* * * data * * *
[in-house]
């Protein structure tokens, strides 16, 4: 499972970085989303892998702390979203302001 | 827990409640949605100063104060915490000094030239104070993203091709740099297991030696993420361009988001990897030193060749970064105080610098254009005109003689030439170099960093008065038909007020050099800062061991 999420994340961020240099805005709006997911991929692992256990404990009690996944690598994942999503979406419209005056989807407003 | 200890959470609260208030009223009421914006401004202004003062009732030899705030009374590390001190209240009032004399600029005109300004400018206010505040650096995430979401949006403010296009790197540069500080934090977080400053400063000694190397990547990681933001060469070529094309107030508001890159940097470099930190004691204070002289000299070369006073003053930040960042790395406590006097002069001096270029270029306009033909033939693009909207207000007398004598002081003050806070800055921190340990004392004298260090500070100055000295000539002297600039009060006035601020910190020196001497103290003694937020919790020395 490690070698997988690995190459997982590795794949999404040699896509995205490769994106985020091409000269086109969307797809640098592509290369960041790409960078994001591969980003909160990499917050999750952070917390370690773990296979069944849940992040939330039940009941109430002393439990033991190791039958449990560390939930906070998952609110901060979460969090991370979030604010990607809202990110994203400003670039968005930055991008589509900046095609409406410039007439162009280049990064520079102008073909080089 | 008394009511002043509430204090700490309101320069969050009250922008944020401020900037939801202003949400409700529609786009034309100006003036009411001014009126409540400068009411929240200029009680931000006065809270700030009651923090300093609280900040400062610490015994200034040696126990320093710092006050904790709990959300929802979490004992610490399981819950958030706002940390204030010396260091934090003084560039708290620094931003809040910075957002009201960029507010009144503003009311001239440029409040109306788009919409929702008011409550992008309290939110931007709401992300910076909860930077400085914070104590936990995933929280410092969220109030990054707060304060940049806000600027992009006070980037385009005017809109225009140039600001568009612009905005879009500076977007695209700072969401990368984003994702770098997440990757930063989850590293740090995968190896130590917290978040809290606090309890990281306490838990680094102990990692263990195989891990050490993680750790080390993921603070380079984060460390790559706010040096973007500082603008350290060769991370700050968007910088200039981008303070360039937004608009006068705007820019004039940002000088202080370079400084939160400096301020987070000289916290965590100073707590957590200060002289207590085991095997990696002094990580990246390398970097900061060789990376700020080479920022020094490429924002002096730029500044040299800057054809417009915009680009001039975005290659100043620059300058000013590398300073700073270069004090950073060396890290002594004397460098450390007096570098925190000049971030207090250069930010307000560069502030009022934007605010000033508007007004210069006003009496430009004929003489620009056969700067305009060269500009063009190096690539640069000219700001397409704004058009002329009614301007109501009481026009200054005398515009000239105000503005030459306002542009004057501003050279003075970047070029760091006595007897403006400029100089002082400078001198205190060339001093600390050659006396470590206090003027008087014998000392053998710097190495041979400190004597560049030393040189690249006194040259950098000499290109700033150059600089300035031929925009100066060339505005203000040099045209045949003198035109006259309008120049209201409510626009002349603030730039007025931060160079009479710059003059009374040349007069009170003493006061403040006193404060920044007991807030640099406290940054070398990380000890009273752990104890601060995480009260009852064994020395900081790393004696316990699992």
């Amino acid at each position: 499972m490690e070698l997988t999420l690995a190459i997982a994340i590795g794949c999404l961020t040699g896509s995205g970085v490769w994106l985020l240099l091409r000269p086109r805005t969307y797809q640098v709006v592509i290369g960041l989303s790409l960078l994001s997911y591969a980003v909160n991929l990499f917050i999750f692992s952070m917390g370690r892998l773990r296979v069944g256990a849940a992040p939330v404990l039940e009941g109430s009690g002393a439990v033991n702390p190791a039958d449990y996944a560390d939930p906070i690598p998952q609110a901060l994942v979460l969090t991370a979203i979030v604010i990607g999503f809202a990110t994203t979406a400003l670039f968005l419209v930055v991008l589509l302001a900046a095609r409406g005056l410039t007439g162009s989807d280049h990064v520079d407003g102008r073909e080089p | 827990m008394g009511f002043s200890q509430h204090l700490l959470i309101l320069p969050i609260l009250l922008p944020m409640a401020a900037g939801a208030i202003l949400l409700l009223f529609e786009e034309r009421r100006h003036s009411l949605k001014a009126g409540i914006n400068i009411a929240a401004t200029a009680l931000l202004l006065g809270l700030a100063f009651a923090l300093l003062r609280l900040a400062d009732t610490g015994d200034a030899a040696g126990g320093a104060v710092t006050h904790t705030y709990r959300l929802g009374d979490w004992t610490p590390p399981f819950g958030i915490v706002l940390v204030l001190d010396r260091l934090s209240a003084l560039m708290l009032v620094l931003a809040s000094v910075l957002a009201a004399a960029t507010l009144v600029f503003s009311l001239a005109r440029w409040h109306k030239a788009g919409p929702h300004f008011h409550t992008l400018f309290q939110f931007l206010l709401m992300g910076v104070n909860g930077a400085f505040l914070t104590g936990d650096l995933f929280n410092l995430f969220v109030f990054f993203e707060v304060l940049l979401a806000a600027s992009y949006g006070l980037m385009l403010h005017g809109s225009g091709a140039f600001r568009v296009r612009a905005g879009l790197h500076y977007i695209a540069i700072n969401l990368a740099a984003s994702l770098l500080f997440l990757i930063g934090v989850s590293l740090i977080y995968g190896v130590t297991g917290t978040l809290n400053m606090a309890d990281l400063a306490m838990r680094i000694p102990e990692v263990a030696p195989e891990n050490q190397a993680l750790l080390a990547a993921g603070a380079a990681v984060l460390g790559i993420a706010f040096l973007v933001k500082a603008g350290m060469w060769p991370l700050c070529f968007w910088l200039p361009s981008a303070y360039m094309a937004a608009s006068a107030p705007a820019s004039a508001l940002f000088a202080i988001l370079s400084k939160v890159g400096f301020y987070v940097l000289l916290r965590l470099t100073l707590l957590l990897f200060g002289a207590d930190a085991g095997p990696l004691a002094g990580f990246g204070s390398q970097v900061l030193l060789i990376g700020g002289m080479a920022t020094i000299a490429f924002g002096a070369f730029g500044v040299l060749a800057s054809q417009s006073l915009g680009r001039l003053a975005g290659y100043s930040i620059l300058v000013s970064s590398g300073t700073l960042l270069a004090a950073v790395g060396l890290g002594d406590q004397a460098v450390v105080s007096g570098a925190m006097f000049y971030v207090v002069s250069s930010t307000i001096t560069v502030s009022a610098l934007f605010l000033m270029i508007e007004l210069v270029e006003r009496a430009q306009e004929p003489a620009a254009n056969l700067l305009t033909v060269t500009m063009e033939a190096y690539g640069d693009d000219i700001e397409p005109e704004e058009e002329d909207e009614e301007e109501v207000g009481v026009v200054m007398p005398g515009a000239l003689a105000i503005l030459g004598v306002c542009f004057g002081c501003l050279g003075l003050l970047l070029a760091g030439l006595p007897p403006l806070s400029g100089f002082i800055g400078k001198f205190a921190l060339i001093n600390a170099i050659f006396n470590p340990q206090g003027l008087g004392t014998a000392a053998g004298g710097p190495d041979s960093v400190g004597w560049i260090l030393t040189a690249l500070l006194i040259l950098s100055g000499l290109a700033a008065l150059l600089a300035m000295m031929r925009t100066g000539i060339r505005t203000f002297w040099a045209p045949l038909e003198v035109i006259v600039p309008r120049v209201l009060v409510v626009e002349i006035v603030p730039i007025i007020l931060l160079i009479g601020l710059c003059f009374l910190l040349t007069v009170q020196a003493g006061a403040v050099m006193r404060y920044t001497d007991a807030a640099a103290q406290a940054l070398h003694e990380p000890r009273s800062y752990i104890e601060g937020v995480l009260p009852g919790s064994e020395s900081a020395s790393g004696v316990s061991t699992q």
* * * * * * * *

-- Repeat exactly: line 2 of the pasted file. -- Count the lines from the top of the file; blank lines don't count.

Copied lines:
């Protein structure tokens, strides 16, 4: 499972970085989303892998702390979203302001 | 827990409640949605100063104060915490000094030239104070993203091709740099297991030696993420361009988001990897030193060749970064105080610098254009005109003689030439170099960093008065038909007020050099800062061991 999420994340961020240099805005709006997911991929692992256990404990009690996944690598994942999503979406419209005056989807407003 | 200890959470609260208030009223009421914006401004202004003062009732030899705030009374590390001190209240009032004399600029005109300004400018206010505040650096995430979401949006403010296009790197540069500080934090977080400053400063000694190397990547990681933001060469070529094309107030508001890159940097470099930190004691204070002289000299070369006073003053930040960042790395406590006097002069001096270029270029306009033909033939693009909207207000007398004598002081003050806070800055921190340990004392004298260090500070100055000295000539002297600039009060006035601020910190020196001497103290003694937020919790020395 490690070698997988690995190459997982590795794949999404040699896509995205490769994106985020091409000269086109969307797809640098592509290369960041790409960078994001591969980003909160990499917050999750952070917390370690773990296979069944849940992040939330039940009941109430002393439990033991190791039958449990560390939930906070998952609110901060979460969090991370979030604010990607809202990110994203400003670039968005930055991008589509900046095609409406410039007439162009280049990064520079102008073909080089 | 008394009511002043509430204090700490309101320069969050009250922008944020401020900037939801202003949400409700529609786009034309100006003036009411001014009126409540400068009411929240200029009680931000006065809270700030009651923090300093609280900040400062610490015994200034040696126990320093710092006050904790709990959300929802979490004992610490399981819950958030706002940390204030010396260091934090003084560039708290620094931003809040910075957002009201960029507010009144503003009311001239440029409040109306788009919409929702008011409550992008309290939110931007709401992300910076909860930077400085914070104590936990995933929280410092969220109030990054707060304060940049806000600027992009006070980037385009005017809109225009140039600001568009612009905005879009500076977007695209700072969401990368984003994702770098997440990757930063989850590293740090995968190896130590917290978040809290606090309890990281306490838990680094102990990692263990195989891990050490993680750790080390993921603070380079984060460390790559706010040096973007500082603008350290060769991370700050968007910088200039981008303070360039937004608009006068705007820019004039940002000088202080370079400084939160400096301020987070000289916290965590100073707590957590200060002289207590085991095997990696002094990580990246390398970097900061060789990376700020080479920022020094490429924002002096730029500044040299800057054809417009915009680009001039975005290659100043620059300058000013590398300073700073270069004090950073060396890290002594004397460098450390007096570098925190000049971030207090250069930010307000560069502030009022934007605010000033508007007004210069006003009496430009004929003489620009056969700067305009060269500009063009190096690539640069000219700001397409704004058009002329009614301007109501009481026009200054005398515009000239105000503005030459306002542009004057501003050279003075970047070029760091006595007897403006400029100089002082400078001198205190060339001093600390050659006396470590206090003027008087014998000392053998710097190495041979400190004597560049030393040189690249006194040259950098000499290109700033150059600089300035031929925009100066060339505005203000040099045209045949003198035109006259309008120049209201409510626009002349603030730039007025931060160079009479710059003059009374040349007069009170003493006061403040006193404060920044007991807030640099406290940054070398990380000890009273752990104890601060995480009260009852064994020395900081790393004696316990699992």